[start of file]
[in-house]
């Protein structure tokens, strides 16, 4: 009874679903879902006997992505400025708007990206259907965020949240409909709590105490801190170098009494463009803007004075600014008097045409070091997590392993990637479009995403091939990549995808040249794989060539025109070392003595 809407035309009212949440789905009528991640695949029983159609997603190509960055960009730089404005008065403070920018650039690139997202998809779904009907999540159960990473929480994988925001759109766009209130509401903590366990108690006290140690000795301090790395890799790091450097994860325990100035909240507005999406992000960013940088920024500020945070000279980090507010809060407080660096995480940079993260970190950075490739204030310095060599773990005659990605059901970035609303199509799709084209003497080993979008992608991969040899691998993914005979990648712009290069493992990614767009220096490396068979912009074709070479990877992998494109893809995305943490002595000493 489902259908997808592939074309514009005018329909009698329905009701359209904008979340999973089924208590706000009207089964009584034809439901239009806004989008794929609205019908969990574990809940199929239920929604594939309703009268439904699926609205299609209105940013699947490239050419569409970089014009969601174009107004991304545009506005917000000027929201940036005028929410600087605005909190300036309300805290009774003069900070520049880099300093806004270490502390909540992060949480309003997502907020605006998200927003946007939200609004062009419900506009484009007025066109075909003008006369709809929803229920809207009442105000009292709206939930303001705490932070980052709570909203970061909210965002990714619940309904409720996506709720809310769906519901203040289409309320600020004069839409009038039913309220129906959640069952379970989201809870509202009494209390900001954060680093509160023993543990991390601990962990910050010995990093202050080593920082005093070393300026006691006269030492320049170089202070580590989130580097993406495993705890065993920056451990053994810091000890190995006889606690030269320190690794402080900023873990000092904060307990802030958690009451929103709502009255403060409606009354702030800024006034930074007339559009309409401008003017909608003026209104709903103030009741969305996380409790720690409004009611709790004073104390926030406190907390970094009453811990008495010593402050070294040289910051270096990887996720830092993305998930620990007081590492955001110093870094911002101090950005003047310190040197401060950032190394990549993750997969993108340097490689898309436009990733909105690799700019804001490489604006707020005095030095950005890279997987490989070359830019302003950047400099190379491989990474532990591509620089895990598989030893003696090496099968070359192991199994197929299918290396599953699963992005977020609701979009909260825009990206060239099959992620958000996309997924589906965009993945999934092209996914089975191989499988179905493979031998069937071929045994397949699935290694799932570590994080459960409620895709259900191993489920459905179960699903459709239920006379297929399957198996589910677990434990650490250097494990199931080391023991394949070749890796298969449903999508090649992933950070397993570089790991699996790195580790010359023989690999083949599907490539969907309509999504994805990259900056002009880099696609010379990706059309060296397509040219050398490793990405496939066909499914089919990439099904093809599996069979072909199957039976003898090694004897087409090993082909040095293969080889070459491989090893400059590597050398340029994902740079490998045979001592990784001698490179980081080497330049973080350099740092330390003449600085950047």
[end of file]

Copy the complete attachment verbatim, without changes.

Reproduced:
[in-house]
């Protein structure tokens, strides 16, 4: 009874679903879902006997992505400025708007990206259907965020949240409909709590105490801190170098009494463009803007004075600014008097045409070091997590392993990637479009995403091939990549995808040249794989060539025109070392003595 809407035309009212949440789905009528991640695949029983159609997603190509960055960009730089404005008065403070920018650039690139997202998809779904009907999540159960990473929480994988925001759109766009209130509401903590366990108690006290140690000795301090790395890799790091450097994860325990100035909240507005999406992000960013940088920024500020945070000279980090507010809060407080660096995480940079993260970190950075490739204030310095060599773990005659990605059901970035609303199509799709084209003497080993979008992608991969040899691998993914005979990648712009290069493992990614767009220096490396068979912009074709070479990877992998494109893809995305943490002595000493 489902259908997808592939074309514009005018329909009698329905009701359209904008979340999973089924208590706000009207089964009584034809439901239009806004989008794929609205019908969990574990809940199929239920929604594939309703009268439904699926609205299609209105940013699947490239050419569409970089014009969601174009107004991304545009506005917000000027929201940036005028929410600087605005909190300036309300805290009774003069900070520049880099300093806004270490502390909540992060949480309003997502907020605006998200927003946007939200609004062009419900506009484009007025066109075909003008006369709809929803229920809207009442105000009292709206939930303001705490932070980052709570909203970061909210965002990714619940309904409720996506709720809310769906519901203040289409309320600020004069839409009038039913309220129906959640069952379970989201809870509202009494209390900001954060680093509160023993543990991390601990962990910050010995990093202050080593920082005093070393300026006691006269030492320049170089202070580590989130580097993406495993705890065993920056451990053994810091000890190995006889606690030269320190690794402080900023873990000092904060307990802030958690009451929103709502009255403060409606009354702030800024006034930074007339559009309409401008003017909608003026209104709903103030009741969305996380409790720690409004009611709790004073104390926030406190907390970094009453811990008495010593402050070294040289910051270096990887996720830092993305998930620990007081590492955001110093870094911002101090950005003047310190040197401060950032190394990549993750997969993108340097490689898309436009990733909105690799700019804001490489604006707020005095030095950005890279997987490989070359830019302003950047400099190379491989990474532990591509620089895990598989030893003696090496099968070359192991199994197929299918290396599953699963992005977020609701979009909260825009990206060239099959992620958000996309997924589906965009993945999934092209996914089975191989499988179905493979031998069937071929045994397949699935290694799932570590994080459960409620895709259900191993489920459905179960699903459709239920006379297929399957198996589910677990434990650490250097494990199931080391023991394949070749890796298969449903999508090649992933950070397993570089790991699996790195580790010359023989690999083949599907490539969907309509999504994805990259900056002009880099696609010379990706059309060296397509040219050398490793990405496939066909499914089919990439099904093809599996069979072909199957039976003898090694004897087409090993082909040095293969080889070459491989090893400059590597050398340029994902740079490998045979001592990784001698490179980081080497330049973080350099740092330390003449600085950047």